But that time is long gone.
Today, spyware is a serious productivity drag -- the bane of all help desks, and a potential threat to data security. For these reasons, IT organizations are stepping up their anti-spyware efforts by educating users, locking down desktops, and considering enterprise-grade software that not only finds existing spyware, but blocks new infections.
A Job for IT
A useful definition of spyware is: A piece of code that monitors computer users' actions without their genuine consent. The word ''genuine'' is important because frequently, users click an ''I Agree'' box indicating that they understand what they're getting -- but almost nobody reads the contract. Adware is frequently viewed as less malicious than spyware, but it usually includes components that track end-user information, so IT managers should consider it spyware as well.
However spyware makes its way to a computer -- piggybacking on a free screensaver download, sent via email as a virus, or through a deceptive pop-up ad -- it brings several negative side effects. PCs infected with key-logging spyware, for example, could potentially be used by corporate spies or identity thieves to steal company or personal information.
But the most common impact of spyware, by far, is slow performance. And that's where IT comes in.
The number and percentage of help desk calls related to spyware has gone through the roof in recent years. Depending on which analyst firm or large company you ask, 20 percent to 33 percent of all help desk calls are spyware-related.
At the Alaska Native Medical Center, the problem reached critical mass late last year. ''We were spending an inordinate amount of time cleaning up PCs,'' says Chris Deason, network manager at the Anchorage hospital, which has about 1,400 PCs. ''I can think of one tech who spent 10 to 20 hours a week'' on the task, she adds.
Until quite recently, many company help desks steered end users to one of many good spyware-cleanup programs -- which, ironically, are often available as free downloads themselves.
However, those programs have limitations. They may reduce the burden on help desks, but they don't eliminate it.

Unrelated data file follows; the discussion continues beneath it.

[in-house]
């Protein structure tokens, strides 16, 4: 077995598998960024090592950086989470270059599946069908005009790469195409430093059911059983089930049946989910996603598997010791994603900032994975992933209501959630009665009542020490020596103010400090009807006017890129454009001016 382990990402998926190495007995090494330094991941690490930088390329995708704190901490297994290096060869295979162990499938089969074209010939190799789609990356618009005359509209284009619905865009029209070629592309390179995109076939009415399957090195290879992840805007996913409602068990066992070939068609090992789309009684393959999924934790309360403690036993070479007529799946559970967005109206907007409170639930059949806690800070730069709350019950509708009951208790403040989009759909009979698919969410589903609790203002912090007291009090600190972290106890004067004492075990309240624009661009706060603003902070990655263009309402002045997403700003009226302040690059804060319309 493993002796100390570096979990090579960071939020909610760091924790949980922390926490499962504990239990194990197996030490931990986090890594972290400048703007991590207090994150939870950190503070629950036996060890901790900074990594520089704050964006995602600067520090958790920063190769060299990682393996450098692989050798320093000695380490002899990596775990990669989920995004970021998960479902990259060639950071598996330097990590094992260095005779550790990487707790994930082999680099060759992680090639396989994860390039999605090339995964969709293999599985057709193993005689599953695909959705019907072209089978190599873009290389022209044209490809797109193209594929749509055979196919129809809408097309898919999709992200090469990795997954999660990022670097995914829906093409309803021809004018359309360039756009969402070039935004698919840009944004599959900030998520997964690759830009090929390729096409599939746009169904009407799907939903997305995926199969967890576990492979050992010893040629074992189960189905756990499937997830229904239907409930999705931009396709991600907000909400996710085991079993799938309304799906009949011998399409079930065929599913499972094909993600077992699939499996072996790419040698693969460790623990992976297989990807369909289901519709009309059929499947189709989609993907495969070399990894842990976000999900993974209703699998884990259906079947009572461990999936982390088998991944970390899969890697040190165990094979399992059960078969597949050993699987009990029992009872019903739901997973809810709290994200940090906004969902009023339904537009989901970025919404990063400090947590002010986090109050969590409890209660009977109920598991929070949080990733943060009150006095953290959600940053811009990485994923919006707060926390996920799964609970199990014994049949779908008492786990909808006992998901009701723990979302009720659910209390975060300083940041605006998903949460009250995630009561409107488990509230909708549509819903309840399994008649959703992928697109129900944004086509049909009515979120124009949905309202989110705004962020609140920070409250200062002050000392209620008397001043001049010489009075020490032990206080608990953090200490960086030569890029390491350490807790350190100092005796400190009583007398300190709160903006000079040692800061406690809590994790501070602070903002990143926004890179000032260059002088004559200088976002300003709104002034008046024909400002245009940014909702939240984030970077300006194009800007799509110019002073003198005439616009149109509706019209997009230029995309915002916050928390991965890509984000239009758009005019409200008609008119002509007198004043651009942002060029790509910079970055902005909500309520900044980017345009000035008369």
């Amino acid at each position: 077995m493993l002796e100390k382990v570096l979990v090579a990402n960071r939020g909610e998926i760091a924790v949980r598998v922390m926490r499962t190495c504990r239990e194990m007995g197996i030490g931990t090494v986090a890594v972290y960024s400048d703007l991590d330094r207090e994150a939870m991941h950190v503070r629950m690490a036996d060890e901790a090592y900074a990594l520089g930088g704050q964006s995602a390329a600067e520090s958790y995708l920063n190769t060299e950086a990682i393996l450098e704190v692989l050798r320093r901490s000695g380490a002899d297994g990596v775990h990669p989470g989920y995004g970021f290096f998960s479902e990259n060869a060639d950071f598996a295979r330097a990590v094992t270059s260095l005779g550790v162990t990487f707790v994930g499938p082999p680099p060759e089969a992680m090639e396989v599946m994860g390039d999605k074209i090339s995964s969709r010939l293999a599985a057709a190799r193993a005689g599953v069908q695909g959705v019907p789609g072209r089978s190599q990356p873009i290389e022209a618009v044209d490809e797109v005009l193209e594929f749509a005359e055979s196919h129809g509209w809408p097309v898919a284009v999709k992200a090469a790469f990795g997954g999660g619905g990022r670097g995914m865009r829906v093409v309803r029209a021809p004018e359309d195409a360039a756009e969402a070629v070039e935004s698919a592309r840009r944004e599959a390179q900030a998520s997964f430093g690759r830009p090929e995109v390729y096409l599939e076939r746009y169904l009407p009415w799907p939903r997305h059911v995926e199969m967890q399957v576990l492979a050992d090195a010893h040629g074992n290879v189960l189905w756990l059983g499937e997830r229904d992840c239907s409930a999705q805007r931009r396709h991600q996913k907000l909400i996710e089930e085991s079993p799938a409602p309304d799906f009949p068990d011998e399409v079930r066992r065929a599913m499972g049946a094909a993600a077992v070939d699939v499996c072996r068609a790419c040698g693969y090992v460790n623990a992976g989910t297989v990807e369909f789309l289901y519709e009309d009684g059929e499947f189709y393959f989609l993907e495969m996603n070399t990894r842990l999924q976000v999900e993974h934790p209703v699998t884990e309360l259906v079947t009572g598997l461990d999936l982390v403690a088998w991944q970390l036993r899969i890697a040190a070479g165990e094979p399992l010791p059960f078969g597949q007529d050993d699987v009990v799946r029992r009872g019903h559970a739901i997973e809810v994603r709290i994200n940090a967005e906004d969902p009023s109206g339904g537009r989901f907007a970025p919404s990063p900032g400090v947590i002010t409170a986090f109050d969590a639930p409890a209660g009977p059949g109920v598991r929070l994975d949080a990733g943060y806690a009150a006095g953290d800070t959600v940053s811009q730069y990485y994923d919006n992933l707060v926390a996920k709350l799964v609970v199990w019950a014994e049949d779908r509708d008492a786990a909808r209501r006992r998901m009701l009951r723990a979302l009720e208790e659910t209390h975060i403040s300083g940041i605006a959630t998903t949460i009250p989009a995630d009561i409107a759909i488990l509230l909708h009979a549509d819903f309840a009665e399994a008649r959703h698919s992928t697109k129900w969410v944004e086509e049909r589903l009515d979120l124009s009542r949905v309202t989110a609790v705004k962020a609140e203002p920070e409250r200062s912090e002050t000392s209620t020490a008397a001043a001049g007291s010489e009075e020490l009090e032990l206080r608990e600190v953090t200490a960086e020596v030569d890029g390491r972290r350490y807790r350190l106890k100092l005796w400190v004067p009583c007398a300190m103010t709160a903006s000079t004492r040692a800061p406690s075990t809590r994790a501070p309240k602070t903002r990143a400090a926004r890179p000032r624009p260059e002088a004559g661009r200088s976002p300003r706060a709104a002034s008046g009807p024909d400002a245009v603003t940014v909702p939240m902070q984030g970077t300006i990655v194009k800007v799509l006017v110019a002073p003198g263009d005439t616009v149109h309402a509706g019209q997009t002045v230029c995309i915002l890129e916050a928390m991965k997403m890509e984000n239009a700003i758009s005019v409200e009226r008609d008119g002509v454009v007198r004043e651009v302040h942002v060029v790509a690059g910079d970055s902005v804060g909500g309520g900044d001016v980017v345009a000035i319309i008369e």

''You still sort of walk the user through the install and help them run [anti-spyware programs],'' says Richard Stiennon, vice-president of threat research at Webroot Software, a spyware-blocking vendor. ''You cannot rely on the user to run the scan,'' agrees Deason.
Moreover, a typical free spyware scan finds and eliminates existing spyware, but does nothing to prevent new infections.
Dealing with the Threat
Once you decide to handle spyware at the enterprise level, what's the next step? Experts say you need more than just a new products (though that may be part of the solution). A multi-faceted approach works best:
For IT, the major benefit offered by these products is their ability to proactively ''blacklist'' known spyware types. At the Alaska Native Medical Center, Deason recently purchased InterMute's SpySubtract. She says she and the help desk noticed an astonishing change almost immediately. ''In the first 10 days we've had it, I cleaned up close to 30,000 threats,'' Deason says, including 1,600 on a single PC.
What impressed her, though, was the tool's ability to keep those threats from returning. ''It really is a set-it-and-forget-it deal,'' Deason adds.
Most vendors of enterprise-grade anti-spyware applications upgrade their databases weekly or immediately after a new threat is discovered.
There's no reason to believe that the people who create and distribute adware and spyware plan to quit anytime soon. For that reason, IT organizations need to recognize spyware as a genuine threat -- and defend themselves accordingly.
For more information on spyware protection and removal, visit Intranet Journal's Spyware Guide.